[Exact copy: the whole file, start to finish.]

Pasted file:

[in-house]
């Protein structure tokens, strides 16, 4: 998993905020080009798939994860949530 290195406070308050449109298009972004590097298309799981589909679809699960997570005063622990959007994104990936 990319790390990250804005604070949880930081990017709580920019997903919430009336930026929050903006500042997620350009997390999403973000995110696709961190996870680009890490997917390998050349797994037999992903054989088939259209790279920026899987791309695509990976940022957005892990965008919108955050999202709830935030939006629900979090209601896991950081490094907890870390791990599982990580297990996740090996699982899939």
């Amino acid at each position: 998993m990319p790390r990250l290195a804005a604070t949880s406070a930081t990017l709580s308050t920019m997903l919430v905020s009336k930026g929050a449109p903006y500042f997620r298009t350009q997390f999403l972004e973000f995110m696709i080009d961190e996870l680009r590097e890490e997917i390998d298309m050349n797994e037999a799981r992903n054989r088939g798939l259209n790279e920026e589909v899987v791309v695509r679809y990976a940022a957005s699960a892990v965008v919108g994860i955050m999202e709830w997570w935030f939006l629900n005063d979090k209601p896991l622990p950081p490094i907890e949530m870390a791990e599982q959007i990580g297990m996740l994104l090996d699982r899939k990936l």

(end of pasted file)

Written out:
[in-house]
């Protein structure tokens, strides 16, 4: 998993905020080009798939994860949530 290195406070308050449109298009972004590097298309799981589909679809699960997570005063622990959007994104990936 990319790390990250804005604070949880930081990017709580920019997903919430009336930026929050903006500042997620350009997390999403973000995110696709961190996870680009890490997917390998050349797994037999992903054989088939259209790279920026899987791309695509990976940022957005892990965008919108955050999202709830935030939006629900979090209601896991950081490094907890870390791990599982990580297990996740090996699982899939």
């Amino acid at each position: 998993m990319p790390r990250l290195a804005a604070t949880s406070a930081t990017l709580s308050t920019m997903l919430v905020s009336k930026g929050a449109p903006y500042f997620r298009t350009q997390f999403l972004e973000f995110m696709i080009d961190e996870l680009r590097e890490e997917i390998d298309m050349n797994e037999a799981r992903n054989r088939g798939l259209n790279e920026e589909v899987v791309v695509r679809y990976a940022a957005s699960a892990v965008v919108g994860i955050m999202e709830w997570w935030f939006l629900n005063d979090k209601p896991l622990p950081p490094i907890e949530m870390a791990e599982q959007i990580g297990m996740l994104l090996d699982r899939k990936l």